“No, you got it wrong.” Suzen said. “Again.”
“Suzen, the recipe you gave me said sweet potatoes. I wrote the blog based on that.”
“Change it, Sweetie.”
So I am. This wonderful, wonderful dessert is made with pumpkin, not sweet potatoes. Point of full disclosure: one of us at Cooking by the Book did make it with sweet potatoes and it was fine, but it was not the same as pumpkin. So, being obedient to my wife, make this first with pumpkin.
I know that the term bread pudding can generate a cringe. But, trust me, this bread pudding is great. The recipe below suggest raisin bread, but homemade challah is very, very much better.
My suggestion here is to double down on the Hard Sauce, just ladle it on and relish in the cornucopia of rich sweet flavor. You should pour it over the bread pudding, not into your mouth. Suzen got me trying, dribbling on my shirt again, and I was chastised.
On her first bite of this treat, Suzen said, “Oh, my God.” She’s okay with dessert, but is not a fanatic. This recipe is on her “Do Not Make” list, which mean I’ll have to beg and do work and things before we can both enjoy this. She and I would wolf it down by the bowlful.
You very well might consider this as dessert for a Sunday or holiday meal. Yes, you’ve had bread with your turkey stuffing. But, what if you went with rice for the stuffing and saved the bread for the whiskey? Just consider the possibility. And, you might just want to do a test run, too.
Sweet Potato Bread Pudding with Whiskey Hard Sauce
Yield: 10 servings
For the sauce:
- ½ cup unsalted butter, softened
- 1 cup sifted powdered sugar
- ½ teaspoon vanilla extract
- 1 tablespoon best-quality bourbon or rye
- pinch of salt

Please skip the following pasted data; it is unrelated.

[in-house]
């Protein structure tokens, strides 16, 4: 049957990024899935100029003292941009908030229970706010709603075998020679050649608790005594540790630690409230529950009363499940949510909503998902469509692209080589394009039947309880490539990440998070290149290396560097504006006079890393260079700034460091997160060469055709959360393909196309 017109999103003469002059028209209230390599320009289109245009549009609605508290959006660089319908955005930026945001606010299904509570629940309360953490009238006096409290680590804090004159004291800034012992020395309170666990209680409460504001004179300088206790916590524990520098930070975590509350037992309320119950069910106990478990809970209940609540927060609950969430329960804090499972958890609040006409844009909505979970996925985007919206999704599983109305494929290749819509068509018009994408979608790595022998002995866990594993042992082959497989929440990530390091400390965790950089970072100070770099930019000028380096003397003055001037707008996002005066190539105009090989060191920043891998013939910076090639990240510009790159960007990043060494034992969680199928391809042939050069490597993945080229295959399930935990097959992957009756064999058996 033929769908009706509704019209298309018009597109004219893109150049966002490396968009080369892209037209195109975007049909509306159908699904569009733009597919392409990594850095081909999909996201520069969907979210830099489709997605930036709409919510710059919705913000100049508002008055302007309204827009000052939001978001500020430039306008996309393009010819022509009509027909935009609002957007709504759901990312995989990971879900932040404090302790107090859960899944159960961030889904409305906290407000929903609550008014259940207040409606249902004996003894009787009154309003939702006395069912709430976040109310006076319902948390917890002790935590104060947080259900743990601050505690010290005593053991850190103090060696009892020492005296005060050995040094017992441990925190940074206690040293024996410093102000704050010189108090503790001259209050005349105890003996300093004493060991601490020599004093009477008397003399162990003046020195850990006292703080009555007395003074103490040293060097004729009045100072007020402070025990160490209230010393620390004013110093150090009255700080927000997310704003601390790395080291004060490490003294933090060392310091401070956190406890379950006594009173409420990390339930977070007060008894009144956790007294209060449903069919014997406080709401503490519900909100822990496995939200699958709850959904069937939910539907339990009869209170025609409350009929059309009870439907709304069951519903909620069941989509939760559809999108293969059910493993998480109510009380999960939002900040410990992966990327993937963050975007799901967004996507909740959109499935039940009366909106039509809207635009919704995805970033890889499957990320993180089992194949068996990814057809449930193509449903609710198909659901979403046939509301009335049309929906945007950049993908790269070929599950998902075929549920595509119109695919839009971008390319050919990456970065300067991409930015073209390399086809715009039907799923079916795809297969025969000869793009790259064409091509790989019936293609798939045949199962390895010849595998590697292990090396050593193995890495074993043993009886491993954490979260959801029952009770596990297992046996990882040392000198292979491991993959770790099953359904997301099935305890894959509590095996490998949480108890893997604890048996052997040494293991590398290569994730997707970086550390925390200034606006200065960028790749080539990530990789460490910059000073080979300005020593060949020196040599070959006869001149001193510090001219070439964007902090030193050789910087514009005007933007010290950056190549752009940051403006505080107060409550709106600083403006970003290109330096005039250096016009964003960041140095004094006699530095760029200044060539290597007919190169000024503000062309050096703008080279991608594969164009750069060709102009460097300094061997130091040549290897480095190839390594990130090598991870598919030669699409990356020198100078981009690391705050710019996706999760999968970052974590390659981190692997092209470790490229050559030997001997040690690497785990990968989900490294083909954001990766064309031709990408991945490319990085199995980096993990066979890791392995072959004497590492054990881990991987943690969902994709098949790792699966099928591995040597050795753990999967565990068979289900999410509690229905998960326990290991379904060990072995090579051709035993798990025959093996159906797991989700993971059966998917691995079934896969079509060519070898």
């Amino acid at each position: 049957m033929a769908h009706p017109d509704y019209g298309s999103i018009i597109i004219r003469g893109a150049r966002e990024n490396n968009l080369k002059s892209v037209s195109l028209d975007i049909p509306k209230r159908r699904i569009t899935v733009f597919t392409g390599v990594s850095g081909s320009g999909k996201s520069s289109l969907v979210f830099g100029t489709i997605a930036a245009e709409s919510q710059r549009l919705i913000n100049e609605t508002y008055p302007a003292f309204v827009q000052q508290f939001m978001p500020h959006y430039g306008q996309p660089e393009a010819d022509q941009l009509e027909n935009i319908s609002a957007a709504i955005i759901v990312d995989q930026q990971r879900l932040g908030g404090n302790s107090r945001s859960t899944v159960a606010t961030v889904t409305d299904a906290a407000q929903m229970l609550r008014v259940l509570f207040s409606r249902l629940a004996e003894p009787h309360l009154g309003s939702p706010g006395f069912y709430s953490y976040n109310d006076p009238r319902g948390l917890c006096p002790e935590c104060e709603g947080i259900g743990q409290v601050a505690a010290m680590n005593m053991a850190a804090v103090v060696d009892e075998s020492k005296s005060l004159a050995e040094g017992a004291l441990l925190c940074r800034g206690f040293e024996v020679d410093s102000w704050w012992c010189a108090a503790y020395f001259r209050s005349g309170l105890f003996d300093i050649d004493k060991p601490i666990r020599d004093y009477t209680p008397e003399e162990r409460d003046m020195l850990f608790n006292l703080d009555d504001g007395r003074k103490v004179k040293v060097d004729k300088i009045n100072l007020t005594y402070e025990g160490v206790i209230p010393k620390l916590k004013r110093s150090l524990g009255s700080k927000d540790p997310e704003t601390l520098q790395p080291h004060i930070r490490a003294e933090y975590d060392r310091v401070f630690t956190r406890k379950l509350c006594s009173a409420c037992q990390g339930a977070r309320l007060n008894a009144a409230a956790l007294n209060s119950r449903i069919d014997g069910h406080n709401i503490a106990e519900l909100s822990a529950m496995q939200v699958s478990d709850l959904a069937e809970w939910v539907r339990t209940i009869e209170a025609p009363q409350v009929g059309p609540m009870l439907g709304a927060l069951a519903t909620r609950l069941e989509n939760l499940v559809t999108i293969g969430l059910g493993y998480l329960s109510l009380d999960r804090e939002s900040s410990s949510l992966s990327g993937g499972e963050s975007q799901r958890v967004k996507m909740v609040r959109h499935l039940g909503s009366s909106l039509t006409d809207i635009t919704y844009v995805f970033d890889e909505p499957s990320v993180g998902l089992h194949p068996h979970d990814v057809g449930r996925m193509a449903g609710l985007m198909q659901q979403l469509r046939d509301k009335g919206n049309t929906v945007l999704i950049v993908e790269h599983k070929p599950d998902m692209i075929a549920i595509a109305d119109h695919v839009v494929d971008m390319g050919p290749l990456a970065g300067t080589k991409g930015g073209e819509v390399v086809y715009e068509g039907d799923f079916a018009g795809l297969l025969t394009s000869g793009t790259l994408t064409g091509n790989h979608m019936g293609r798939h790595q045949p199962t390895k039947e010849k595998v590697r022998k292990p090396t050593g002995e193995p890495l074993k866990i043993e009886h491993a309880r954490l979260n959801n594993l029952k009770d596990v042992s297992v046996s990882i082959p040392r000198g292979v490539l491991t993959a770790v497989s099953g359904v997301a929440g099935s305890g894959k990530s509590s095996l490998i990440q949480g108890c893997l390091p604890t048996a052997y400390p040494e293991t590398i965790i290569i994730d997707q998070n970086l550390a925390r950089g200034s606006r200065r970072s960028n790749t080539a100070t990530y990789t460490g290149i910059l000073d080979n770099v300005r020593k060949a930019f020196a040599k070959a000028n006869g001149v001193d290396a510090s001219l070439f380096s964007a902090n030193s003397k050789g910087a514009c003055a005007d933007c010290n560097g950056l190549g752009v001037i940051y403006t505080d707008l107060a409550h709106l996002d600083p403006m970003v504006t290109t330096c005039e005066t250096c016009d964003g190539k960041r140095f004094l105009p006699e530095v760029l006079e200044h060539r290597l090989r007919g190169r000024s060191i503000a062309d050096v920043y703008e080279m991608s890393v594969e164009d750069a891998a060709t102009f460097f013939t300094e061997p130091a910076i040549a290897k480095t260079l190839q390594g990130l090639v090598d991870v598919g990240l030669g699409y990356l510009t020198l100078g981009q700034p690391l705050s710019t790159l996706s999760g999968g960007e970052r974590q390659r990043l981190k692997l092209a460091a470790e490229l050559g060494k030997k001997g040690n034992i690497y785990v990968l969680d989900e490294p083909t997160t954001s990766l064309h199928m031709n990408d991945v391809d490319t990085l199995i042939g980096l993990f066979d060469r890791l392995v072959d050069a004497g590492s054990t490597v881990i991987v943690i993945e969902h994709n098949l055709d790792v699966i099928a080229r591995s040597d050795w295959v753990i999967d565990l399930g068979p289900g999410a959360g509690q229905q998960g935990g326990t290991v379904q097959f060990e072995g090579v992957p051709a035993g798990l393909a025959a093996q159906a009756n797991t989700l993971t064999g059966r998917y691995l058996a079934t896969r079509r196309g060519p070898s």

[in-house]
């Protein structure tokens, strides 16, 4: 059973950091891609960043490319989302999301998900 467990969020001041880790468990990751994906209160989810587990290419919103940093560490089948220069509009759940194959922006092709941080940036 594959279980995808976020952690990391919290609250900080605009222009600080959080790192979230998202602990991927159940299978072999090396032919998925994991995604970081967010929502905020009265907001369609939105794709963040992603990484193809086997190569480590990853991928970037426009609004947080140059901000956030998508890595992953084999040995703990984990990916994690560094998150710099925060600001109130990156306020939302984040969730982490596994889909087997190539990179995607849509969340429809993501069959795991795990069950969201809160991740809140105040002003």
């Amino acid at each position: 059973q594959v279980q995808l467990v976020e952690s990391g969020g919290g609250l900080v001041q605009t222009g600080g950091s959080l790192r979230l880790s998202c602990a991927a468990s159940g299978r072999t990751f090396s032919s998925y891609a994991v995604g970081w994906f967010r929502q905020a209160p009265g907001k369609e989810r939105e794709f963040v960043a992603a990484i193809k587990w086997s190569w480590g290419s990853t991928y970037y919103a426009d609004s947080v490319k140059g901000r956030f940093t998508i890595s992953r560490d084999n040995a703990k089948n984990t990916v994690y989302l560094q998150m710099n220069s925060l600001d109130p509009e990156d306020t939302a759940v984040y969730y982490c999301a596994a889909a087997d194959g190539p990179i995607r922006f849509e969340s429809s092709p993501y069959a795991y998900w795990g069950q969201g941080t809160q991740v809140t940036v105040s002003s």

For the bread pudding:
- 8 cups torn or cubed stale raisin bread (about 1 large loaf)
- 1 cup coarsely chopped pecans
- ¼ cup granulated sugar
- ¼ cup granulated sugar
- ½ teaspoon cinnamon
- ¼ teaspoon mace
- ¼ teaspoon nutmeg
- ¼ teaspoon salt
- ¼ cup unsalted butter, melted
- 2 cups half-and-half
- 1 cup heavy cream
- 4 large eggs
- 1 cup packed light brown sugar
- 2 teaspoon vanilla extract
- 1 cup pumpkin [the pie stuff]
To make the sauce, in a large bowl use an electric mixer to cream together the butter and powdered sugar until light and fluffy. Mix in the vanilla, liquor and salt. Continue mixing until smooth and creamy. Cover and set aside.
For the bread pudding, heat the oven to 350 degrees. Coat a 2-quart baking dish or individual ramekins with cooking spray.
In a large bowl toss together the raisin bread with the pecans, then set aside.
In a small bowl, mix together the granulated sugar, cinnamon, mace, nutmeg and salt. Toss the sugar mixture over the bread and pecans, then stir well. Drizzle everything with the melted butter, then toss to evenly distribute.
In a medium bowl, whisk together the half-and-half, cream, eggs and brown sugar. Add the vanilla and sweet potatoes, then mix well. Pour the sweet potato-cream mixture over the bread mixture and stir until well blended. Let stand for about 5 minutes, then spoon into the prepared baking dish or ramekins.
Bake for 45 to 55 minutes (bake ramekins for just 15 to 20 minutes), or until set.
As soon as the bread pudding comes out of the oven, top with hard sauce so that it melts into the crevices. Serve warm.
Source: Elizabeth Karmel
Please continue to read all of this. Yes, there is diatribe at the beginning, but the beverage that results from all this is spectacular. Really, it is.